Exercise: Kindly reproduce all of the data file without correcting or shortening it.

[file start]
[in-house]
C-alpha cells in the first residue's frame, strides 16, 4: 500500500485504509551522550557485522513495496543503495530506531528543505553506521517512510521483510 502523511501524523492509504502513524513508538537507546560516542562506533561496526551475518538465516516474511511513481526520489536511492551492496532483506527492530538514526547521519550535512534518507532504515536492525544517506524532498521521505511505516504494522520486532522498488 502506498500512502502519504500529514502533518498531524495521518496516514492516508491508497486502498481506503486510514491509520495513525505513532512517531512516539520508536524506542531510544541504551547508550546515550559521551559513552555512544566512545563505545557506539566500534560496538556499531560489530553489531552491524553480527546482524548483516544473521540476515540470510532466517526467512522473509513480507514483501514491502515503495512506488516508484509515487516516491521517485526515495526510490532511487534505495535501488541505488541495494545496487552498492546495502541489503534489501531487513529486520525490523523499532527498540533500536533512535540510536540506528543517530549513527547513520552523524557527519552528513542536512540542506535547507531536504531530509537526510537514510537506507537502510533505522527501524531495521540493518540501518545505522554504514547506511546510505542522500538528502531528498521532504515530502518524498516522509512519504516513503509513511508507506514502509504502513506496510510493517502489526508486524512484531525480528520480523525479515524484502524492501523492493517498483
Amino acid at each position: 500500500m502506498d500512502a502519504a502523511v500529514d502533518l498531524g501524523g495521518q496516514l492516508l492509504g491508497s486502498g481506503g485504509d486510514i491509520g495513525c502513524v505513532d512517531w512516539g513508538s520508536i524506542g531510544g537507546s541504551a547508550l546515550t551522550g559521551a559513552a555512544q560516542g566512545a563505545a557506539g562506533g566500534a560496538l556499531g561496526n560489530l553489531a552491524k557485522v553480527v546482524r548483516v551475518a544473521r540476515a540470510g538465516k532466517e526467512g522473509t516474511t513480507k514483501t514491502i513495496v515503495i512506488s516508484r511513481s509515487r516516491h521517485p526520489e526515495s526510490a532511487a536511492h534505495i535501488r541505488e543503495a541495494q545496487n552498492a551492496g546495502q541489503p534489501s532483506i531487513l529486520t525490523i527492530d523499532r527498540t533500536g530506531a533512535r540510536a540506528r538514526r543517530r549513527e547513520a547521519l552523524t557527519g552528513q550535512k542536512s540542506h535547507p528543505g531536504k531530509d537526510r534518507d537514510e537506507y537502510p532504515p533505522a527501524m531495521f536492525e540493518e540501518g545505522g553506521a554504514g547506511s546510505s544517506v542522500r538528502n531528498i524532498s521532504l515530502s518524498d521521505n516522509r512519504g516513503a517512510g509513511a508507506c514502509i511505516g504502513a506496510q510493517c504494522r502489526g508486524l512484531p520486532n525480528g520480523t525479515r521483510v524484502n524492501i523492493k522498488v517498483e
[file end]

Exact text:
[in-house]
C-alpha cells in the first residue's frame, strides 16, 4: 500500500485504509551522550557485522513495496543503495530506531528543505553506521517512510521483510 502523511501524523492509504502513524513508538537507546560516542562506533561496526551475518538465516516474511511513481526520489536511492551492496532483506527492530538514526547521519550535512534518507532504515536492525544517506524532498521521505511505516504494522520486532522498488 502506498500512502502519504500529514502533518498531524495521518496516514492516508491508497486502498481506503486510514491509520495513525505513532512517531512516539520508536524506542531510544541504551547508550546515550559521551559513552555512544566512545563505545557506539566500534560496538556499531560489530553489531552491524553480527546482524548483516544473521540476515540470510532466517526467512522473509513480507514483501514491502515503495512506488516508484509515487516516491521517485526515495526510490532511487534505495535501488541505488541495494545496487552498492546495502541489503534489501531487513529486520525490523523499532527498540533500536533512535540510536540506528543517530549513527547513520552523524557527519552528513542536512540542506535547507531536504531530509537526510537514510537506507537502510533505522527501524531495521540493518540501518545505522554504514547506511546510505542522500538528502531528498521532504515530502518524498516522509512519504516513503509513511508507506514502509504502513506496510510493517502489526508486524512484531525480528520480523525479515524484502524492501523492493517498483
Amino acid at each position: 500500500m502506498d500512502a502519504a502523511v500529514d502533518l498531524g501524523g495521518q496516514l492516508l492509504g491508497s486502498g481506503g485504509d486510514i491509520g495513525c502513524v505513532d512517531w512516539g513508538s520508536i524506542g531510544g537507546s541504551a547508550l546515550t551522550g559521551a559513552a555512544q560516542g566512545a563505545a557506539g562506533g566500534a560496538l556499531g561496526n560489530l553489531a552491524k557485522v553480527v546482524r548483516v551475518a544473521r540476515a540470510g538465516k532466517e526467512g522473509t516474511t513480507k514483501t514491502i513495496v515503495i512506488s516508484r511513481s509515487r516516491h521517485p526520489e526515495s526510490a532511487a536511492h534505495i535501488r541505488e543503495a541495494q545496487n552498492a551492496g546495502q541489503p534489501s532483506i531487513l529486520t525490523i527492530d523499532r527498540t533500536g530506531a533512535r540510536a540506528r538514526r543517530r549513527e547513520a547521519l552523524t557527519g552528513q550535512k542536512s540542506h535547507p528543505g531536504k531530509d537526510r534518507d537514510e537506507y537502510p532504515p533505522a527501524m531495521f536492525e540493518e540501518g545505522g553506521a554504514g547506511s546510505s544517506v542522500r538528502n531528498i524532498s521532504l515530502s518524498d521521505n516522509r512519504g516513503a517512510g509513511a508507506c514502509i511505516g504502513a506496510q510493517c504494522r502489526g508486524l512484531p520486532n525480528g520480523t525479515r521483510v524484502n524492501i523492493k522498488v517498483e